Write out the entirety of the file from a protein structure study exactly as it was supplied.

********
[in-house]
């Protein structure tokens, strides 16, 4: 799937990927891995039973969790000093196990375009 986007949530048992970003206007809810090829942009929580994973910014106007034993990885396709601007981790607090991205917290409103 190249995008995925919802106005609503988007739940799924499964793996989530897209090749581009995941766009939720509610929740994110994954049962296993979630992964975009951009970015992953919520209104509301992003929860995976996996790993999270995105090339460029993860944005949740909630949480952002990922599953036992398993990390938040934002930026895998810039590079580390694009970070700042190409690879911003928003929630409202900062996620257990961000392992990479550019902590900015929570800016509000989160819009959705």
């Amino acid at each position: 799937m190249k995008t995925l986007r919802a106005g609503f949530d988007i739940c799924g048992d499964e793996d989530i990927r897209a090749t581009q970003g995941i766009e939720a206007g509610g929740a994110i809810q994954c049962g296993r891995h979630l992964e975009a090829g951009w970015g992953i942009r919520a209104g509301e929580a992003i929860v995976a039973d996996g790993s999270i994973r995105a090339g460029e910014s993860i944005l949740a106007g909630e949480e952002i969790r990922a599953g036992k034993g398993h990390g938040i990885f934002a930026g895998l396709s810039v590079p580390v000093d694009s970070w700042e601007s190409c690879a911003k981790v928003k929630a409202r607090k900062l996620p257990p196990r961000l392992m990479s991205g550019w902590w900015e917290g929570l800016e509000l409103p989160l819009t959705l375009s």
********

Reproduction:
[in-house]
């Protein structure tokens, strides 16, 4: 799937990927891995039973969790000093196990375009 986007949530048992970003206007809810090829942009929580994973910014106007034993990885396709601007981790607090991205917290409103 190249995008995925919802106005609503988007739940799924499964793996989530897209090749581009995941766009939720509610929740994110994954049962296993979630992964975009951009970015992953919520209104509301992003929860995976996996790993999270995105090339460029993860944005949740909630949480952002990922599953036992398993990390938040934002930026895998810039590079580390694009970070700042190409690879911003928003929630409202900062996620257990961000392992990479550019902590900015929570800016509000989160819009959705």
């Amino acid at each position: 799937m190249k995008t995925l986007r919802a106005g609503f949530d988007i739940c799924g048992d499964e793996d989530i990927r897209a090749t581009q970003g995941i766009e939720a206007g509610g929740a994110i809810q994954c049962g296993r891995h979630l992964e975009a090829g951009w970015g992953i942009r919520a209104g509301e929580a992003i929860v995976a039973d996996g790993s999270i994973r995105a090339g460029e910014s993860i944005l949740a106007g909630e949480e952002i969790r990922a599953g036992k034993g398993h990390g938040i990885f934002a930026g895998l396709s810039v590079p580390v000093d694009s970070w700042e601007s190409c690879a911003k981790v928003k929630a409202r607090k900062l996620p257990p196990r961000l392992m990479s991205g550019w902590w900015e917290g929570l800016e509000l409103p989160l819009t959705l375009s």